I have to say, of the places I’ve gone to – like I said I’ve gone to quite a bit- you all have some of the most beautifully curated racks. I love your racks. It’s just lovely – it’s clear that you take good, thoughtful care of what you bring in, your keen eye for what is on the cutting edge, what is hot, what is special. I’ll add, I love seeing people of all ages go there – that was the critique of some of the resale stores in the Bay Area was that some of the people that worked there were very catty and were very much like you are not of our people and like, “What are you doing here?” I remember friends of mine that were just not into resale, and they were like, “Why is this person being so rude to me right now.” It’s a whole thing – it’s a scene.
I just feel like that atmosphere, that environment that you all have created at Revival where literally everyone is welcome, people of all ages, all genders, just come up in here and look. You might find something – it is so beautiful and so lovely, and I love just popping in and random events are happening and I’m like, “Oh okay. A little champagne! Yes! I will do some shopping now, this is perfect.” That – it feels like a destination place – at least it is for me and after a long day of writing and working I’m always like okay I’m going to afford myself 30 minutes – a little me time and you have curated that, and you have done that, and you should all be very proud.
We hope to still be here in 20 years but where do you hope to see yourself in 20 years?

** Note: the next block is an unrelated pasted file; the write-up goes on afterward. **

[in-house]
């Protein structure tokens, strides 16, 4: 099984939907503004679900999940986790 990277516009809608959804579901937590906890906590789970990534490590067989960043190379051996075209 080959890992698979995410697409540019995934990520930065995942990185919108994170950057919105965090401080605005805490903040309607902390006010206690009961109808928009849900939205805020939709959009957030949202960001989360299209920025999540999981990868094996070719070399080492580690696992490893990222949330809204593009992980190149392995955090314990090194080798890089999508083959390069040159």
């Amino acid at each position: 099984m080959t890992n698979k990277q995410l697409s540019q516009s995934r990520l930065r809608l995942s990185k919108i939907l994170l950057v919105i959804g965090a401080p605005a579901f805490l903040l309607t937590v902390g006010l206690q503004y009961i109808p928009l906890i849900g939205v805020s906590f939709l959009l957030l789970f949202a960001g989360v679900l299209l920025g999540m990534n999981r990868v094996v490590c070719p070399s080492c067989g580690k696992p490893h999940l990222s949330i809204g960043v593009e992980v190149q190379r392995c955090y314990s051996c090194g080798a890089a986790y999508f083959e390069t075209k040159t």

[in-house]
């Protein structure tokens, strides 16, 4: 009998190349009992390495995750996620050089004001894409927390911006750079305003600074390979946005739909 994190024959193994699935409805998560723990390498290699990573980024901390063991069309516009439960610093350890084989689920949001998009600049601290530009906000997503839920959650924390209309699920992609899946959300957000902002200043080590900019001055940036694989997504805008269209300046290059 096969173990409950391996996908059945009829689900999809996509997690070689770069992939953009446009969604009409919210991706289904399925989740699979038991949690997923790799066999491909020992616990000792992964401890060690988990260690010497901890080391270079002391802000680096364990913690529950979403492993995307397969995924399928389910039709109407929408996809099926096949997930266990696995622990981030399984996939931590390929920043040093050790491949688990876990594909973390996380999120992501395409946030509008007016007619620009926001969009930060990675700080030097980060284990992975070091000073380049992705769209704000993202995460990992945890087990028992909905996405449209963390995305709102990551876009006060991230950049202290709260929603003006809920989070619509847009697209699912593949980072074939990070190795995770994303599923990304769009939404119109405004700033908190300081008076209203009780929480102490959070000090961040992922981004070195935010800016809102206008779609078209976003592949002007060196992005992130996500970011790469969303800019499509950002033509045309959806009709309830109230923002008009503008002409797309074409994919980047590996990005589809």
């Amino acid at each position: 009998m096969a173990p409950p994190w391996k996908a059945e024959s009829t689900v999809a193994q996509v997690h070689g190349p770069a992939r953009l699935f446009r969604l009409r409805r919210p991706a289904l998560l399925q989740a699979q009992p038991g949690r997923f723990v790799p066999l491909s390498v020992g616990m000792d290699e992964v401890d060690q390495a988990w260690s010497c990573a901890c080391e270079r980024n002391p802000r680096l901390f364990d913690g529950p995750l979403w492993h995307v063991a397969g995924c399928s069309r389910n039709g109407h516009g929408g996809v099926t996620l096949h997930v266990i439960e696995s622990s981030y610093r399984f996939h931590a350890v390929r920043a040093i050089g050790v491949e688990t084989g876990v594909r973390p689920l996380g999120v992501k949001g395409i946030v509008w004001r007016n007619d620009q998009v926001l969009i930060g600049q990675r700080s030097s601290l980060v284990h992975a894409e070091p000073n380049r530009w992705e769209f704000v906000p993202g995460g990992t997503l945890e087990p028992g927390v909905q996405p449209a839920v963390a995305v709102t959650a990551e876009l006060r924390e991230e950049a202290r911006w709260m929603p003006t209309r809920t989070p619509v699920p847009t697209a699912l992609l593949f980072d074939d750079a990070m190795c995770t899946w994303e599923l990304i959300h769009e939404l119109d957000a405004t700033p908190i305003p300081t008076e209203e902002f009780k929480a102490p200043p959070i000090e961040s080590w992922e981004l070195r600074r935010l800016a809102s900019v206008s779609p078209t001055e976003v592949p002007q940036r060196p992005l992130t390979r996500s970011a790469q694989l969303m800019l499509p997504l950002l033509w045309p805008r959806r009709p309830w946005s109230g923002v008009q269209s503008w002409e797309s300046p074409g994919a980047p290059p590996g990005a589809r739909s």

Can I do winter in Iowa as an elder? I don’t know, I feel like it is a hot spot for elders. I was just talking to my mother about this so I’m putting it out there – on the socials – I see myself in 20 years away from academia, away from this place. I will be in my 60s and my dream is to open a nursery for children, for like little babies for academics who are coming to the University with tiny babies who need somebody to provide care because we have such, and I mean hopefully in 20 years things might change a little but – but like I want to provide maternity care and childcare for tiny babies. I love babies – once they turn two, “I’m like, you can have your baby back.”
I imagine myself building a little nursery in my house and from 60 to 70 helping rear little, tiny babies so that my future sisters/siblings in the struggle of gender studies and other disciplines can feel calm that their children are being cared for and loved and they can do the things they need to do to carry on what they’re doing. That’s THE dream and then obviously taking glorious vacations places. I just feel like we don’t think about childcare and it’s so fundamental and so critical and I wouldn’t be where I am today if it weren’t for the love and care of amazing women who cared for my babies when I had to work.
If you would like to hear more about the incredible work Lina is doing within the Iowa City area and beyond, tune into her zoom lecture, “Human Rights & Reproductive Justice: Accessing Care.” This webinar examines the status of reproductive care in local, national, and international contexts. It will consider the challenges and opportunities that the promotion and protection of human rights brings to accessing reproductive care and features guest lecturers from the Emma Goldman Clinic and other national experts.